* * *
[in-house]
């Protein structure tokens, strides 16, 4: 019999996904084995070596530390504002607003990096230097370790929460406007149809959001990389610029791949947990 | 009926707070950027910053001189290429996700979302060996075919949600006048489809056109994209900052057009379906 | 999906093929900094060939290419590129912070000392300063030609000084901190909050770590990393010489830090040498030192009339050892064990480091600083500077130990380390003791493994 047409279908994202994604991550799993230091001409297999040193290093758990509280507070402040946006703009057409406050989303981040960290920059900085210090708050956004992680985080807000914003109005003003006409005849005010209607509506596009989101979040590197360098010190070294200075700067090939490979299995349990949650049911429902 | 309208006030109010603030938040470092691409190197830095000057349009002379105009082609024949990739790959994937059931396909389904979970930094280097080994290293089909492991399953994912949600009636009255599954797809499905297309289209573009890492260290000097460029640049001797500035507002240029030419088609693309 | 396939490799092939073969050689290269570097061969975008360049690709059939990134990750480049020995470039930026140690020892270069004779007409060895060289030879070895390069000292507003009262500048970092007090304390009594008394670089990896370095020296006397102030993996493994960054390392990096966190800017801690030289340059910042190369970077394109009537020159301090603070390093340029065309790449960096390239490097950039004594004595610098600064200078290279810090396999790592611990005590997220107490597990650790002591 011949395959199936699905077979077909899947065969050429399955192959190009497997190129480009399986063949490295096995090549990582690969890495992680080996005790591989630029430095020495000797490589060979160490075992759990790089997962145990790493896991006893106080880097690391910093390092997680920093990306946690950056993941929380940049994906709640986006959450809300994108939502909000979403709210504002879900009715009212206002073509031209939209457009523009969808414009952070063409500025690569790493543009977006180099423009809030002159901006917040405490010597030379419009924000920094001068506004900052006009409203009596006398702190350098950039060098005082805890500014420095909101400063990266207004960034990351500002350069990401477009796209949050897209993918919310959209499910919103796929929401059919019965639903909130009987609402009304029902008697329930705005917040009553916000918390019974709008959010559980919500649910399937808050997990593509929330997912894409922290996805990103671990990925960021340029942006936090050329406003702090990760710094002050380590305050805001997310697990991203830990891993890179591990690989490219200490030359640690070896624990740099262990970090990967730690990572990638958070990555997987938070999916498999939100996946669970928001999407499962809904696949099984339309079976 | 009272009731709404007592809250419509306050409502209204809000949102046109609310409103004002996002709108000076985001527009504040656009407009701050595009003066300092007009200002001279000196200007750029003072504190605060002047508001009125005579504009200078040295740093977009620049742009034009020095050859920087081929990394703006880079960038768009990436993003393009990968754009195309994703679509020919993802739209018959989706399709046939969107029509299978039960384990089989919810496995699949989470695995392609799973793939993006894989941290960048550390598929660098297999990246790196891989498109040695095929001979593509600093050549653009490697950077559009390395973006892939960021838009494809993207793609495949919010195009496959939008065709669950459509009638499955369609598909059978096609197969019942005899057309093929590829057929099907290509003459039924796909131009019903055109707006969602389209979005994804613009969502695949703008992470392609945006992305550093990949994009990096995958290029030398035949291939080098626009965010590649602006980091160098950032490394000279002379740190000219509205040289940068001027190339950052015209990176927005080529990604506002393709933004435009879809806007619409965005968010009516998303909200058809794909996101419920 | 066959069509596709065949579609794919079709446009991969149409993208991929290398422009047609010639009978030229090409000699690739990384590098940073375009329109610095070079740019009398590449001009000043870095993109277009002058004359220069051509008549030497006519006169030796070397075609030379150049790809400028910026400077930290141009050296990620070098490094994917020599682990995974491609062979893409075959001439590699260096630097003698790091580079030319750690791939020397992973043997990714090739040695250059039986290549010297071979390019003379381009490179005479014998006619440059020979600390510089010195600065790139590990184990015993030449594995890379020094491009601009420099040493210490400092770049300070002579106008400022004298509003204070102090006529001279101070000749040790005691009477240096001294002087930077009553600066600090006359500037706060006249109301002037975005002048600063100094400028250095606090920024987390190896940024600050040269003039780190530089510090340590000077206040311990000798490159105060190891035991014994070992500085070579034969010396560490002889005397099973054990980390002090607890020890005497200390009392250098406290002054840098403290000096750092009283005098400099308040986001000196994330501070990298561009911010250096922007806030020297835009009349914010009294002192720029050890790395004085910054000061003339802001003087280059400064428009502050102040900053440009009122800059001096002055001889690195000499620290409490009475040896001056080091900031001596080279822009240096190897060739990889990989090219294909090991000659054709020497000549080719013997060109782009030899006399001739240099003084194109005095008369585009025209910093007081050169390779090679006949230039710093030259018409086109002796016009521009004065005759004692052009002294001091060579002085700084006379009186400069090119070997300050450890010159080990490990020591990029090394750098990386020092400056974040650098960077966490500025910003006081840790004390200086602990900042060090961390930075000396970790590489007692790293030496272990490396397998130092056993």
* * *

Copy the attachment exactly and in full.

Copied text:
[in-house]
């Protein structure tokens, strides 16, 4: 019999996904084995070596530390504002607003990096230097370790929460406007149809959001990389610029791949947990 | 009926707070950027910053001189290429996700979302060996075919949600006048489809056109994209900052057009379906 | 999906093929900094060939290419590129912070000392300063030609000084901190909050770590990393010489830090040498030192009339050892064990480091600083500077130990380390003791493994 047409279908994202994604991550799993230091001409297999040193290093758990509280507070402040946006703009057409406050989303981040960290920059900085210090708050956004992680985080807000914003109005003003006409005849005010209607509506596009989101979040590197360098010190070294200075700067090939490979299995349990949650049911429902 | 309208006030109010603030938040470092691409190197830095000057349009002379105009082609024949990739790959994937059931396909389904979970930094280097080994290293089909492991399953994912949600009636009255599954797809499905297309289209573009890492260290000097460029640049001797500035507002240029030419088609693309 | 396939490799092939073969050689290269570097061969975008360049690709059939990134990750480049020995470039930026140690020892270069004779007409060895060289030879070895390069000292507003009262500048970092007090304390009594008394670089990896370095020296006397102030993996493994960054390392990096966190800017801690030289340059910042190369970077394109009537020159301090603070390093340029065309790449960096390239490097950039004594004595610098600064200078290279810090396999790592611990005590997220107490597990650790002591 011949395959199936699905077979077909899947065969050429399955192959190009497997190129480009399986063949490295096995090549990582690969890495992680080996005790591989630029430095020495000797490589060979160490075992759990790089997962145990790493896991006893106080880097690391910093390092997680920093990306946690950056993941929380940049994906709640986006959450809300994108939502909000979403709210504002879900009715009212206002073509031209939209457009523009969808414009952070063409500025690569790493543009977006180099423009809030002159901006917040405490010597030379419009924000920094001068506004900052006009409203009596006398702190350098950039060098005082805890500014420095909101400063990266207004960034990351500002350069990401477009796209949050897209993918919310959209499910919103796929929401059919019965639903909130009987609402009304029902008697329930705005917040009553916000918390019974709008959010559980919500649910399937808050997990593509929330997912894409922290996805990103671990990925960021340029942006936090050329406003702090990760710094002050380590305050805001997310697990991203830990891993890179591990690989490219200490030359640690070896624990740099262990970090990967730690990572990638958070990555997987938070999916498999939100996946669970928001999407499962809904696949099984339309079976 | 009272009731709404007592809250419509306050409502209204809000949102046109609310409103004002996002709108000076985001527009504040656009407009701050595009003066300092007009200002001279000196200007750029003072504190605060002047508001009125005579504009200078040295740093977009620049742009034009020095050859920087081929990394703006880079960038768009990436993003393009990968754009195309994703679509020919993802739209018959989706399709046939969107029509299978039960384990089989919810496995699949989470695995392609799973793939993006894989941290960048550390598929660098297999990246790196891989498109040695095929001979593509600093050549653009490697950077559009390395973006892939960021838009494809993207793609495949919010195009496959939008065709669950459509009638499955369609598909059978096609197969019942005899057309093929590829057929099907290509003459039924796909131009019903055109707006969602389209979005994804613009969502695949703008992470392609945006992305550093990949994009990096995958290029030398035949291939080098626009965010590649602006980091160098950032490394000279002379740190000219509205040289940068001027190339950052015209990176927005080529990604506002393709933004435009879809806007619409965005968010009516998303909200058809794909996101419920 | 066959069509596709065949579609794919079709446009991969149409993208991929290398422009047609010639009978030229090409000699690739990384590098940073375009329109610095070079740019009398590449001009000043870095993109277009002058004359220069051509008549030497006519006169030796070397075609030379150049790809400028910026400077930290141009050296990620070098490094994917020599682990995974491609062979893409075959001439590699260096630097003698790091580079030319750690791939020397992973043997990714090739040695250059039986290549010297071979390019003379381009490179005479014998006619440059020979600390510089010195600065790139590990184990015993030449594995890379020094491009601009420099040493210490400092770049300070002579106008400022004298509003204070102090006529001279101070000749040790005691009477240096001294002087930077009553600066600090006359500037706060006249109301002037975005002048600063100094400028250095606090920024987390190896940024600050040269003039780190530089510090340590000077206040311990000798490159105060190891035991014994070992500085070579034969010396560490002889005397099973054990980390002090607890020890005497200390009392250098406290002054840098403290000096750092009283005098400099308040986001000196994330501070990298561009911010250096922007806030020297835009009349914010009294002192720029050890790395004085910054000061003339802001003087280059400064428009502050102040900053440009009122800059001096002055001889690195000499620290409490009475040896001056080091900031001596080279822009240096190897060739990889990989090219294909090991000659054709020497000549080719013997060109782009030899006399001739240099003084194109005095008369585009025209910093007081050169390779090679006949230039710093030259018409086109002796016009521009004065005759004692052009002294001091060579002085700084006379009186400069090119070997300050450890010159080990490990020591990029090394750098990386020092400056974040650098960077966490500025910003006081840790004390200086602990900042060090961390930075000396970790590489007692790293030496272990490396397998130092056993």